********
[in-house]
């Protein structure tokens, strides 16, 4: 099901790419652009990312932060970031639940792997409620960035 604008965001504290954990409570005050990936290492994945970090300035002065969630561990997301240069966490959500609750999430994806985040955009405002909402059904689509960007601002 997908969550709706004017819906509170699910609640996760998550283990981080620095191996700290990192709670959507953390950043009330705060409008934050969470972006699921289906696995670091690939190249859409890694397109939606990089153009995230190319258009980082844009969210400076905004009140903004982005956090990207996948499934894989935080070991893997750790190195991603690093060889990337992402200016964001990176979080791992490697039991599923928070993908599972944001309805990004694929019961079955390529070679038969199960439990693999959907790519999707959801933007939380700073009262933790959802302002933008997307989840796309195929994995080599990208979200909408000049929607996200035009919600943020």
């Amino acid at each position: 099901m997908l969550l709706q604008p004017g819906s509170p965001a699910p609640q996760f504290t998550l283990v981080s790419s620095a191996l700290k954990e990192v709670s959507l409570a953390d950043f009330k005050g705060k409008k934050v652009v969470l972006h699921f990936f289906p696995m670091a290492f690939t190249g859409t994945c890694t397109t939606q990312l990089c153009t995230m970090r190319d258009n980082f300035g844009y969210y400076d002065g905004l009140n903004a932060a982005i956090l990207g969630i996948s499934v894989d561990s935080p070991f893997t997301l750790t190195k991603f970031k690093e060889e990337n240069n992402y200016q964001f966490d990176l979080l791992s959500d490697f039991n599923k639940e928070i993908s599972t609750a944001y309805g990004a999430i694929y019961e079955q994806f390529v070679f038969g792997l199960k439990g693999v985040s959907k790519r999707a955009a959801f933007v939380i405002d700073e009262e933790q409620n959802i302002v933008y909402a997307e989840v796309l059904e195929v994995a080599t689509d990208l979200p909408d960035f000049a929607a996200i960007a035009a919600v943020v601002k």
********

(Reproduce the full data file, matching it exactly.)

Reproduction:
[in-house]
């Protein structure tokens, strides 16, 4: 099901790419652009990312932060970031639940792997409620960035 604008965001504290954990409570005050990936290492994945970090300035002065969630561990997301240069966490959500609750999430994806985040955009405002909402059904689509960007601002 997908969550709706004017819906509170699910609640996760998550283990981080620095191996700290990192709670959507953390950043009330705060409008934050969470972006699921289906696995670091690939190249859409890694397109939606990089153009995230190319258009980082844009969210400076905004009140903004982005956090990207996948499934894989935080070991893997750790190195991603690093060889990337992402200016964001990176979080791992490697039991599923928070993908599972944001309805990004694929019961079955390529070679038969199960439990693999959907790519999707959801933007939380700073009262933790959802302002933008997307989840796309195929994995080599990208979200909408000049929607996200035009919600943020």
């Amino acid at each position: 099901m997908l969550l709706q604008p004017g819906s509170p965001a699910p609640q996760f504290t998550l283990v981080s790419s620095a191996l700290k954990e990192v709670s959507l409570a953390d950043f009330k005050g705060k409008k934050v652009v969470l972006h699921f990936f289906p696995m670091a290492f690939t190249g859409t994945c890694t397109t939606q990312l990089c153009t995230m970090r190319d258009n980082f300035g844009y969210y400076d002065g905004l009140n903004a932060a982005i956090l990207g969630i996948s499934v894989d561990s935080p070991f893997t997301l750790t190195k991603f970031k690093e060889e990337n240069n992402y200016q964001f966490d990176l979080l791992s959500d490697f039991n599923k639940e928070i993908s599972t609750a944001y309805g990004a999430i694929y019961e079955q994806f390529v070679f038969g792997l199960k439990g693999v985040s959907k790519r999707a955009a959801f933007v939380i405002d700073e009262e933790q409620n959802i302002v933008y909402a997307e989840v796309l059904e195929v994995a080599t689509d990208l979200p909408d960035f000049a929607a996200i960007a035009a919600v943020v601002k």